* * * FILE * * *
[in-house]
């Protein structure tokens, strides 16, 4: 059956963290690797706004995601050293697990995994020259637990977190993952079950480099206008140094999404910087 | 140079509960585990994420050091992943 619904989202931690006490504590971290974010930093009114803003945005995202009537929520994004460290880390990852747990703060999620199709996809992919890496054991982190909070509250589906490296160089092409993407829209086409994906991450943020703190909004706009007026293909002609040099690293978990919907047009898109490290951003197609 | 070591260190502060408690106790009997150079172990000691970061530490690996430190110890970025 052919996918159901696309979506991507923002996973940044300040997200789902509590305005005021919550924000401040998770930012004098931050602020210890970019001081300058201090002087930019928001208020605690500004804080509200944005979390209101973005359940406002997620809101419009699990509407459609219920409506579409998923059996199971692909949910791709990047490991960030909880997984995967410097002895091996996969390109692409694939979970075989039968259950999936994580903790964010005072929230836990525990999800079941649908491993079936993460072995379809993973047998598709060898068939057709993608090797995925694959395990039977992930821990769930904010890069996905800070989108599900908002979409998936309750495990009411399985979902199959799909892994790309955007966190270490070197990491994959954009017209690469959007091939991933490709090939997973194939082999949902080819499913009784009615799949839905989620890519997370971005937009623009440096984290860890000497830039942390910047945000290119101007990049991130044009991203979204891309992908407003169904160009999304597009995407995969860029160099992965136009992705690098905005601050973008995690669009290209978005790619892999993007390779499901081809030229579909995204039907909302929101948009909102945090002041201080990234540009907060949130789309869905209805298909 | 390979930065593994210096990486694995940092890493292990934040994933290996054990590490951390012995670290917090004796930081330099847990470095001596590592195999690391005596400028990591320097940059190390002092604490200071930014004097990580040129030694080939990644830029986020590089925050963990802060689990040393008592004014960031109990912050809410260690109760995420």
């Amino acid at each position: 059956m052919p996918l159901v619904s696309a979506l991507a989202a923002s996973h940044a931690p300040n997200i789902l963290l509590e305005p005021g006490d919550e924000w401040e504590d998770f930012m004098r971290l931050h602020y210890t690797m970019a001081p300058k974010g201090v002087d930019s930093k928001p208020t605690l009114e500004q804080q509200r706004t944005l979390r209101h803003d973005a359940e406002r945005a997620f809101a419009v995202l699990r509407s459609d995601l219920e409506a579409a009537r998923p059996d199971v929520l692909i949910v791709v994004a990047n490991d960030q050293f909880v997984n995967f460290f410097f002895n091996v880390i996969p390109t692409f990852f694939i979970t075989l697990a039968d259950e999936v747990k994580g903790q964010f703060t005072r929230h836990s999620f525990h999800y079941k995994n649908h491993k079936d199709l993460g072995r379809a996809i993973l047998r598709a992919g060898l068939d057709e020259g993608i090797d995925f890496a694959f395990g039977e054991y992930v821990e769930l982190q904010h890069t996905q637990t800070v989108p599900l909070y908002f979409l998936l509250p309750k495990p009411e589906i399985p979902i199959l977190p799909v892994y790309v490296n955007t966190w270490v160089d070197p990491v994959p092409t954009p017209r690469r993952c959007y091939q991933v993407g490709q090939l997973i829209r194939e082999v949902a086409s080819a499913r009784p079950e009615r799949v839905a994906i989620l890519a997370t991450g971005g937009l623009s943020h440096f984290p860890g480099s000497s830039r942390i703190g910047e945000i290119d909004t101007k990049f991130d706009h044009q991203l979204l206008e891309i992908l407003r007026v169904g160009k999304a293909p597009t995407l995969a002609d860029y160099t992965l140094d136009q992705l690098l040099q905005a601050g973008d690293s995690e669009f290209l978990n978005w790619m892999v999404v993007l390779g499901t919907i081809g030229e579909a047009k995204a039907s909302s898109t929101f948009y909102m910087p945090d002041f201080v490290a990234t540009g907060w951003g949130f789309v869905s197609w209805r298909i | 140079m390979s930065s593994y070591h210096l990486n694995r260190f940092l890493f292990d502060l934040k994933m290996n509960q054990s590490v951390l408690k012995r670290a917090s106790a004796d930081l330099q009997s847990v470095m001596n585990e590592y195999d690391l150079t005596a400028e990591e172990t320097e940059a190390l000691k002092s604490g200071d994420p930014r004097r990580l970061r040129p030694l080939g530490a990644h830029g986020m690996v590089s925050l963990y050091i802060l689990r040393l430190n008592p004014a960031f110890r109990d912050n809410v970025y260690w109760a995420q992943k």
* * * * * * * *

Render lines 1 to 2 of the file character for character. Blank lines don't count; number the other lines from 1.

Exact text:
[in-house]
């Protein structure tokens, strides 16, 4: 059956963290690797706004995601050293697990995994020259637990977190993952079950480099206008140094999404910087 | 140079509960585990994420050091992943 619904989202931690006490504590971290974010930093009114803003945005995202009537929520994004460290880390990852747990703060999620199709996809992919890496054991982190909070509250589906490296160089092409993407829209086409994906991450943020703190909004706009007026293909002609040099690293978990919907047009898109490290951003197609 | 070591260190502060408690106790009997150079172990000691970061530490690996430190110890970025 052919996918159901696309979506991507923002996973940044300040997200789902509590305005005021919550924000401040998770930012004098931050602020210890970019001081300058201090002087930019928001208020605690500004804080509200944005979390209101973005359940406002997620809101419009699990509407459609219920409506579409998923059996199971692909949910791709990047490991960030909880997984995967410097002895091996996969390109692409694939979970075989039968259950999936994580903790964010005072929230836990525990999800079941649908491993079936993460072995379809993973047998598709060898068939057709993608090797995925694959395990039977992930821990769930904010890069996905800070989108599900908002979409998936309750495990009411399985979902199959799909892994790309955007966190270490070197990491994959954009017209690469959007091939991933490709090939997973194939082999949902080819499913009784009615799949839905989620890519997370971005937009623009440096984290860890000497830039942390910047945000290119101007990049991130044009991203979204891309992908407003169904160009999304597009995407995969860029160099992965136009992705690098905005601050973008995690669009290209978005790619892999993007390779499901081809030229579909995204039907909302929101948009909102945090002041201080990234540009907060949130789309869905209805298909 | 390979930065593994210096990486694995940092890493292990934040994933290996054990590490951390012995670290917090004796930081330099847990470095001596590592195999690391005596400028990591320097940059190390002092604490200071930014004097990580040129030694080939990644830029986020590089925050963990802060689990040393008592004014960031109990912050809410260690109760995420």